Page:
In essence, Berlin and Barcelona are two hedonist cities that are attracting people who live to the fullest in a creative and loving way to the world. I can’t live without any of them and I am caught in between the love for both. Thank you my friends in Barcelona for staying here and letting me come back anytime and for those in Berlin to make me feel here so much at home, even when the days become gloomier and darker.

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My summer of changes

A month ago I would not expect that my life would turn upside down and back again, and that at the end of it I would relax, unwind on a hammock and look back at it in peace. Maybe slightly exhausted, but still: feeling very lucky. Here is what happened.

My summer started in an operation room at the biggest Berliner hospital: Charité. It was my third surgery this year, and hopefully the last one (leave me alone, all you voodoo people). Looking back, the injuries hit me quite hard in 2017 – partly due to amazing exploratory life I’m living; partly because I ignored them for years, working way too much and not willing to take any time off to heal. While the leg operation was not such a terrible experience, the recovery was super painful. The painkillers available in the hospital were not helping me at all, and I had to rely only on my visitors to bring me the stuff that would actually put me at ease. I shared a room with a funny German lady who would not let me speak English even if I was terribly tired, so my linguistic skills must have evolved then more than ever during the past couple of years spent in Berlin. After a few days I was sent home, with a note that I should avoid walking for 2 more weeks. Walking was an incredible luxury anyway and I had to learn everything from the scratch.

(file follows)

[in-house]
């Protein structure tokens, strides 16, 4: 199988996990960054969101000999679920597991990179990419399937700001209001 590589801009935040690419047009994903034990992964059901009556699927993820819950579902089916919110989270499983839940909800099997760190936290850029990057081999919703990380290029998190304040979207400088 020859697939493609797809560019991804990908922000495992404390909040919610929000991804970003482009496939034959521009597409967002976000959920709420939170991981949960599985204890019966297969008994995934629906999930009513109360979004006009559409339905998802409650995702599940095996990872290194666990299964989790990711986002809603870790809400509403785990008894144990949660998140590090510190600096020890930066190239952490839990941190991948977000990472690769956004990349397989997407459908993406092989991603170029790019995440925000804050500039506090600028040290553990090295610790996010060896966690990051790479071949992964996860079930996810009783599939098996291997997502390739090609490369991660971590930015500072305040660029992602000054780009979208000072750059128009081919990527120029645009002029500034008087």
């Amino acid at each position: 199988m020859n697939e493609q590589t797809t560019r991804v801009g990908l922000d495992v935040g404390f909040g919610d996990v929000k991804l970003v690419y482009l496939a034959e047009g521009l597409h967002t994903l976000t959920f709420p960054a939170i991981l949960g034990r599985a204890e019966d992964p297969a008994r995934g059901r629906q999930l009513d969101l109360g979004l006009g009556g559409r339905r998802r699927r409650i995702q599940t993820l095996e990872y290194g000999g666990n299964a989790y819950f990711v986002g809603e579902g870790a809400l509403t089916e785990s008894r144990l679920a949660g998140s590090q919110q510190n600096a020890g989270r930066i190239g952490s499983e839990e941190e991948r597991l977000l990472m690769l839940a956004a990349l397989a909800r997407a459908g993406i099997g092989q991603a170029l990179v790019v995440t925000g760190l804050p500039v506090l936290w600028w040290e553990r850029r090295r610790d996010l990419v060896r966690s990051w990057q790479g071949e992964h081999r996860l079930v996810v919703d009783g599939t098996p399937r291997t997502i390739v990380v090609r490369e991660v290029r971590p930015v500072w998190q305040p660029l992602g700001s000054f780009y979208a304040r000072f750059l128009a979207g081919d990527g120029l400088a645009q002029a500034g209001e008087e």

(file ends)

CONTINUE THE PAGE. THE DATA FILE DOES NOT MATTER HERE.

I have come to terms that I will need to really slow down and unwind during these weeks and rely only on my friends. This was the most beautiful surprise of all: learning how many people would care for me, pay me a visit, bring me delicious food, or food for thought. Finally, on 6th July I could walk like a person and was getting ready for returning to work the week after, all recovered and with a lot of energy.